Ralph Breaks the Internet
Mission: Impossible - Fallout
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All Critics (7)
| Fresh (5)
| Rotten (2)
| DVD (1)
If joy and liberation exudes from the best Astaire-Rogers films, this is defined by restriction.
Perhaps the best the marvelous couple have made since Gay Divorce.
It's not exactly a stretch for Astaire and Rogers, but they do the old rags-to-riches angle seamlessly, and the finale is surprisingly touching.
Lesser Astaire-Rogers vehicle, but pleasant.
The duo's most unusual film, a surprisingly effective tearjerker
And they are gone: ay, ages long ago
These lovers fled away into the storm.
These lines, the opening of the final stanza of John Keats' The Eve of St. Agnes, come to mind as the long run of Ginger and Fred comes to an end. It's their escape into the realm of legend.
Heartbreaking. Although they would reunite through a twist of fate a decade later, this was the last intentional pairing of Rogers and Astaire, the end of their nine film run into cinematic history.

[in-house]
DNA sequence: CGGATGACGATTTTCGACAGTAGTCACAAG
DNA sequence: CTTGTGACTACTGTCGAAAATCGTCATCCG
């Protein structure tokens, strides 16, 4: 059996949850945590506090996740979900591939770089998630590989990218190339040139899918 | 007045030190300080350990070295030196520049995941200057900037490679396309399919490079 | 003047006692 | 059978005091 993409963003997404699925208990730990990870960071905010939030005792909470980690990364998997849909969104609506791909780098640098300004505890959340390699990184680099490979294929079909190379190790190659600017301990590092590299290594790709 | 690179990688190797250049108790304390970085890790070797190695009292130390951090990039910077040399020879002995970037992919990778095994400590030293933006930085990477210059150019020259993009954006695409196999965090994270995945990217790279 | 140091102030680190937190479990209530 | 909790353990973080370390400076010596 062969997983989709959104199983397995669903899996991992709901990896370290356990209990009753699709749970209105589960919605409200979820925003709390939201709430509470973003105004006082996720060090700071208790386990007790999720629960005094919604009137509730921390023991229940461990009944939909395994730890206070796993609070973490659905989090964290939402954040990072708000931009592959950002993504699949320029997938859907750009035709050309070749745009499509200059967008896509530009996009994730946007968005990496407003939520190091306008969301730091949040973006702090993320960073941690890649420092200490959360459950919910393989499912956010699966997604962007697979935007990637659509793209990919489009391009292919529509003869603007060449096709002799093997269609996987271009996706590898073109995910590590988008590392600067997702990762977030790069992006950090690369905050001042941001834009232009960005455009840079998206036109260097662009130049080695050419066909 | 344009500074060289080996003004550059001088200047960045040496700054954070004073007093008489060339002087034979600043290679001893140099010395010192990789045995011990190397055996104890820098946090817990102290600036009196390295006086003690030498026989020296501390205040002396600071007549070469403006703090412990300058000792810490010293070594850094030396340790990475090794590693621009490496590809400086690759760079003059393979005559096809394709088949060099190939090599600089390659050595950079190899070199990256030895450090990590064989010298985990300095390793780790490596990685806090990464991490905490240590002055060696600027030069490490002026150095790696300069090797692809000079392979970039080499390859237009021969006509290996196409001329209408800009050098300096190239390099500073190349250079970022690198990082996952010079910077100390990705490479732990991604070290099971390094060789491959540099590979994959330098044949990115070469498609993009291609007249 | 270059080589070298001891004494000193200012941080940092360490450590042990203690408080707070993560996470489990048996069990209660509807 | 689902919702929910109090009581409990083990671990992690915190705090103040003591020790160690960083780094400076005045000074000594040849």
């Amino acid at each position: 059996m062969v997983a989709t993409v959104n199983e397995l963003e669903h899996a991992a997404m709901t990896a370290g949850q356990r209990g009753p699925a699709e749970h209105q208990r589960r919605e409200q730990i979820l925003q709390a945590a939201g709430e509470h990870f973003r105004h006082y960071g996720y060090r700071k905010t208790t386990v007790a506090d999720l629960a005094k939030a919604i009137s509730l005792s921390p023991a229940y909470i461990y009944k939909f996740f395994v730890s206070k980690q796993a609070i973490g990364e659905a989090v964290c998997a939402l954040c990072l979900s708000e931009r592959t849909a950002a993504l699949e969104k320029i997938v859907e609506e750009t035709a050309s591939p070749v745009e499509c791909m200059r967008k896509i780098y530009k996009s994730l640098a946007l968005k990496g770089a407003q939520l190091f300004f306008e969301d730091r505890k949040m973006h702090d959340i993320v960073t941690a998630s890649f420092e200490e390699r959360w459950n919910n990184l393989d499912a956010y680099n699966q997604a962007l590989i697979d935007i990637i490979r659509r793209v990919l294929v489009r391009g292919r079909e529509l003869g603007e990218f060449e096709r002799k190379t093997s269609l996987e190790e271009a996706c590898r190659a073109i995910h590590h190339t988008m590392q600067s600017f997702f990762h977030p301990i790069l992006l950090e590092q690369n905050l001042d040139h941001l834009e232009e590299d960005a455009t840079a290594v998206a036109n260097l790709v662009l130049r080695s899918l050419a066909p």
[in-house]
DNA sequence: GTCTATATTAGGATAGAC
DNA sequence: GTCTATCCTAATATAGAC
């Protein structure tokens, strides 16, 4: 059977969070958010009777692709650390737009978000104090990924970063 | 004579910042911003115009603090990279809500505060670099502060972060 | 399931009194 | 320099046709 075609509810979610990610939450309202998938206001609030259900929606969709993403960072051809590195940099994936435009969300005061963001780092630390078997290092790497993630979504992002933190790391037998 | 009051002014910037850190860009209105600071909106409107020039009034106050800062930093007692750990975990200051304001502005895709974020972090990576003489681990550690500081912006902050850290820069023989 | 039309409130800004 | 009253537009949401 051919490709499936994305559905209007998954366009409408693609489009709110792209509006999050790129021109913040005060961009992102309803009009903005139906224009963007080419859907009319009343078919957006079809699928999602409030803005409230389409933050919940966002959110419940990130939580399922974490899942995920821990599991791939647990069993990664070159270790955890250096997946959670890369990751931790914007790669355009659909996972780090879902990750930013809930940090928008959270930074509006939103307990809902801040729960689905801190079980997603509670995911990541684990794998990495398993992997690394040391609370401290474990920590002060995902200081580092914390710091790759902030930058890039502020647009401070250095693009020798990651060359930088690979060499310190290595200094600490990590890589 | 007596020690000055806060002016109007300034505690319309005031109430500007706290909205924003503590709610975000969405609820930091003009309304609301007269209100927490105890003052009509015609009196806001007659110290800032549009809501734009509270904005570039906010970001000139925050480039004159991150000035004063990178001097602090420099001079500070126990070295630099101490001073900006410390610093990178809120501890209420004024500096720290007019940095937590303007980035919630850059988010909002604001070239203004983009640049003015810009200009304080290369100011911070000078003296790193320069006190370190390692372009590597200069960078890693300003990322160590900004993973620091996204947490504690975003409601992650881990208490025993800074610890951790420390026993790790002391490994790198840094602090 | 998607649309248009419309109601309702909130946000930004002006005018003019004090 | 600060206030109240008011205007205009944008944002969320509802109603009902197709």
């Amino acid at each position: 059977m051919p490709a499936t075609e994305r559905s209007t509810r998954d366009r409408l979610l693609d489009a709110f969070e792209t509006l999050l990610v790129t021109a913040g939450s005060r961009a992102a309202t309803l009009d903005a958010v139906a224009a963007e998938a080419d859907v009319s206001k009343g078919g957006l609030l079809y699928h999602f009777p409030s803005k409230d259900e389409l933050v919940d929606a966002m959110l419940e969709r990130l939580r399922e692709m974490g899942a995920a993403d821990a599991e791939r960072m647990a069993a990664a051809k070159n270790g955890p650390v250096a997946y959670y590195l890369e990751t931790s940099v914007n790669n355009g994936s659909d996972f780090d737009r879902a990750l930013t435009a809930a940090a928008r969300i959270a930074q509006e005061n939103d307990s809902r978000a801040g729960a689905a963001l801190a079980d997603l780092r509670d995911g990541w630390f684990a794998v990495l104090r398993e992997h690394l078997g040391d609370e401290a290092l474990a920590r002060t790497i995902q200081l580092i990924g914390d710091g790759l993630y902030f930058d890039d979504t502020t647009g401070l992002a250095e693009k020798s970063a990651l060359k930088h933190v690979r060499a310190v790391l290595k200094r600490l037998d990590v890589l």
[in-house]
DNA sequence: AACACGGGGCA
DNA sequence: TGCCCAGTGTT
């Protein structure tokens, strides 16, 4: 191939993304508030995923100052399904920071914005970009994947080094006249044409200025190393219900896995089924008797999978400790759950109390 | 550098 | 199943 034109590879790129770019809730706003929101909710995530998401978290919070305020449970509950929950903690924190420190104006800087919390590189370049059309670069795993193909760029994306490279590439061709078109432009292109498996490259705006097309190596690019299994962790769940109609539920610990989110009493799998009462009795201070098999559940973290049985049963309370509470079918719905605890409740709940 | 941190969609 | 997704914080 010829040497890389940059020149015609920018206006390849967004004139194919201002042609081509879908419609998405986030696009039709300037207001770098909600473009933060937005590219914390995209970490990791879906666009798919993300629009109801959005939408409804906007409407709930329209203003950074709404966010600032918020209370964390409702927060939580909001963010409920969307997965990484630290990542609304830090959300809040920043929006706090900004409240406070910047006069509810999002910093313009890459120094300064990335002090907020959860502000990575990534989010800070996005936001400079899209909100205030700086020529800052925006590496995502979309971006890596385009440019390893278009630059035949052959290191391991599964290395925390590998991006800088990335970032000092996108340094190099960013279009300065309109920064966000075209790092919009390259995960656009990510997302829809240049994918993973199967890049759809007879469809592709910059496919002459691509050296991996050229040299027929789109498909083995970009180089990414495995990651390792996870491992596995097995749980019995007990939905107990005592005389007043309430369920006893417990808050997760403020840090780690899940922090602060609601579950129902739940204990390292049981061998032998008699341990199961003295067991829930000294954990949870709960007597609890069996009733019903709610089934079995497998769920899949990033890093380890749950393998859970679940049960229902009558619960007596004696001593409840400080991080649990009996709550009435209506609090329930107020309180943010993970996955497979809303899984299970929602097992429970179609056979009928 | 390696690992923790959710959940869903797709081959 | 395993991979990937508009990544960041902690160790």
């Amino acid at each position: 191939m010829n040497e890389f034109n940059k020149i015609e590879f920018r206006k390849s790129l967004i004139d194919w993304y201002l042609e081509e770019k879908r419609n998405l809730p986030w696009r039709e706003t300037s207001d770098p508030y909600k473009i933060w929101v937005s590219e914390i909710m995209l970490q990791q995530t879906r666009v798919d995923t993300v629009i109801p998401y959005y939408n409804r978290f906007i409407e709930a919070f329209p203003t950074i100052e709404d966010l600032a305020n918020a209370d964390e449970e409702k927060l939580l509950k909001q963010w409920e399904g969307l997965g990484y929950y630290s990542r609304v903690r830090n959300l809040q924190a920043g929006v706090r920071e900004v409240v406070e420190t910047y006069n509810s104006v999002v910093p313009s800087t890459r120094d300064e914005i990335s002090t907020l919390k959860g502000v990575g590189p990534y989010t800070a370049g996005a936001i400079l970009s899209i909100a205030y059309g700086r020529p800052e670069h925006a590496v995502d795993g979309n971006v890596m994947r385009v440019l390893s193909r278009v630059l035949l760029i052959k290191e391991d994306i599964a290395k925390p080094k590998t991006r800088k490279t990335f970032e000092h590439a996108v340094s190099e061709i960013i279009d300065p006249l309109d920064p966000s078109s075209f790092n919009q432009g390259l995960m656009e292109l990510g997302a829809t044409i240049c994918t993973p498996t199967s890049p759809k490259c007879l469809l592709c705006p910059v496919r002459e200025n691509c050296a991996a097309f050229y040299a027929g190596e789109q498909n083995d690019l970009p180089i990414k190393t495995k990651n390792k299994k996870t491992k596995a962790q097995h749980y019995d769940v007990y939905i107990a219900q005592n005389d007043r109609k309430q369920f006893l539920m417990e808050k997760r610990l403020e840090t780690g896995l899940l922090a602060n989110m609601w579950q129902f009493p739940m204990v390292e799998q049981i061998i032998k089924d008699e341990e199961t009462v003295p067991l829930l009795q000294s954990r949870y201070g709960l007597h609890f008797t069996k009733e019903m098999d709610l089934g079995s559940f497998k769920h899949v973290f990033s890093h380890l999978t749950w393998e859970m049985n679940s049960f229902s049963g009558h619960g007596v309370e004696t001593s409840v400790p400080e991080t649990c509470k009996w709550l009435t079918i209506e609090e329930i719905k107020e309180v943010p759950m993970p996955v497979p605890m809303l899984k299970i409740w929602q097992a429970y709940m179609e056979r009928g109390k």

Perhaps because this tragic story is based on the real lives of Vernon and Irene Castle, and, of course, the untimely death of Vernon Castle, that story and the end of the Rogers and Astaire dynasty combine for an even sadder double impact. To see them, in the end, dancing off into the distance in Ginger's/Irene's imagination heightens the melancholy of the moment. The characters and the actors are gone, ay ages long ago. The greatest dancing duo in movie history -- then, now, and forever.
Different from other Fred & Ginger movies in being a bio and probably not too factual but great dancing, their chemistry and Edna May Oliver make it a fine entertainment.
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